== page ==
[Machining and Microwaves] has long wanted to use a 3D printer to print RF components for antennas and microwave lenses. He heard that Rogers — the company known for making PCB substrates, among other things — had a dielectric resin available and asked them if he could try some. They agreed, with some stipulations, including that he had to visit their facility and show his designs in a video. Because of that, the video seems a little bit like a commercial, but we think he is genuinely excited about the possibility of the resin.
Since he was in their facility, he was able to interview several of the people behind the resin, and they had some interesting observations about keeping resin consistent during printing and how the moonbounce feed he wanted to print would work.
Some of the exotic RF test equipment was interesting to see, too. The microwave lenses look like some kind of modern art. According to the Roger’s website:
Radix Printable Dielectric materials are a ceramic-filled, UV-curable polymer designed for use with photopolymer 3D-printing processes like sterolithography (SLA) and digital light processing (DLP) printing. These materials and printing processes enable the use of high-resolution, scalable 3D-printing for complex RF dielectric components such as gradient index (GRIN) lenses or three-dimensional circuits. The 2.8Dk printable dielectric is designed to have low loss characteristics through millimeter wave (mmWave) frequencies and low moisture absorption for end-use applications.
It isn’t clear to us that you could use this resin in your own printers, but they did look pretty similar to what we have hanging around except, perhaps, for the continuous circulation of the resin pool. We figured the resin wasn’t inexpensive. In fact, we found a liter online for $1,863. We don’t know if that’s the suggested retail price or not, but we also suppose if you need this material, you won’t be that surprised at the cost.
[JohnSL] and his friend both have injection molding machines. They decided to compare the aluminum molds they usually use with some 3D printed molds created with a resin printer. They used two different resins, one on each side of the mold. You can see a video of the results below.
One half of the mold used ordinary resin while the other side used a resin that is made to hold up to higher temperatures. As you might expect, the lower-temperature resin didn’t stand up well to molten plastic. However, the higher temperature resin did somewhat better. It makes sense, though, that an aluminum mold draws more heat out of the plastic which is helpful in the molding process.
The higher temperature — and more expensive — resin did seem to hold up rather well, though. Of course, this was just to test. In real life, you’d want to use the better resin throughout.
No surprise, the resin molds didn’t last nearly as long as a proper mold. After 70 shots, the mold was worn beyond what you’d want to use. So not necessarily something you’d want to use for a real production run, but it should be enough for a quick prototype before you go to the expense of creating a proper mold.
We wonder if there are some other tricks to get better results. A comment from [TheCrafsMan] suggests that clear resin UV cures better, and that might produce better results. In fact, there are a lot of interesting comments on the video from people who have varied experiences trying to do the same thing.
If nothing else, watching the mill cut through the aluminum around the 15-minute mark is always interesting to watch. If you don’t already have an injection molding setup, you can always build one. We’ve seen more than one design.
The dramatic price reductions we’ve seen on resin 3D printers over the last couple of years have been very exciting, as it means more people are finally getting access to this impressive technology. But what newcomers might not realize is that the cost of the printer itself is only part of your initial investment. Resin printed parts need to be washed and cured before they’re ready to be put into service, and unless you want to do it all by hand, that means buying a second machine to do the post-printing treatment.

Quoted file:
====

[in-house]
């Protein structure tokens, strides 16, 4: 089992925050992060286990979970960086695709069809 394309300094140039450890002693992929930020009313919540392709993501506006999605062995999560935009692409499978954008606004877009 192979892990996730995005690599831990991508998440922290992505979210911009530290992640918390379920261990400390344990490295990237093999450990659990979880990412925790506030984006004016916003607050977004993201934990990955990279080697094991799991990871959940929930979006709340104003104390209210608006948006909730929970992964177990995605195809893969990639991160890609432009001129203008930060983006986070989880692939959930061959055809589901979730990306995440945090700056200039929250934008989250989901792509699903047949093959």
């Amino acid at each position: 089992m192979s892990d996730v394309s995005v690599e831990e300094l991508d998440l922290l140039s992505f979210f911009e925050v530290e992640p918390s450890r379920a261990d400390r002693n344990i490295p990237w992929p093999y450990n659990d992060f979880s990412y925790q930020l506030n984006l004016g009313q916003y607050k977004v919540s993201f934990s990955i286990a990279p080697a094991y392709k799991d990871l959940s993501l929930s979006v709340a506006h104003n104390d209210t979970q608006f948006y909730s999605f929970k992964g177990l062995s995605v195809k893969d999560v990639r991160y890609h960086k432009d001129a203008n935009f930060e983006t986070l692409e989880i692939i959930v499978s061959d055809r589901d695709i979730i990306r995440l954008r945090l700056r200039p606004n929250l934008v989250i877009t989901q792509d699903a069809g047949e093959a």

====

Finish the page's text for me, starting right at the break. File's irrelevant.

Not sure he wanted to spend the money on a dedicated machine just yet, [Chris Chimienti] decided to take an unusual approach and modify one of his filament-based 3D printers to handle wash and cure duty. His clever enclosure slips over the considerable Z-axis of a Anet ET5X printer, and includes banks of UV LEDs and fans to circulate the air and speed up the drying process.
The curing part is easy enough to understand, but how does it do the washing? You simply put a container of 70% isopropyl alcohol (IPA) on the printer’s bed, and place the part to be washed into a basket that hangs from the printer’s extruder. Custom Python software is used to generate G-code that commands the printer to dip the part in the alcohol and swish it back and forth to give it a good rinse.
Once the specified time has elapsed, the printer raises the part up into the enclosure and kicks on the LEDs to begin the next phase of the process. The whole system is automated through an OctoPrint plugin, and while the relatively low speed of the printer’s movement means the “washing” cycle might not be quite as energetic as we’d like, it’s definitely a very slick solution.
[Chris] provides an extensive overview of the project in the latest video on his YouTube channel, Embrace Racing. In it he explains that the concept could certainly be adapted for use on printers other than the Anet ET5X, but that it’s considerable build volume makes it an ideal candidate for conversion. Of course it’s also possible to use the foam board enclosure by itself as a curing chamber, though you’ll still need to wash the part in IPA ahead of time.
This is perhaps one of the most unusual wash and cure systems we’ve seen here at Hackaday, but we appreciate the fact that [Chris] based the whole thing on the idea that you’ve probably got a FDM printer sitting nearby that otherwise goes unused when you’re working with resin. If that’s not the case for you, putting together a more traditional UV curing chamber is an easy enough project.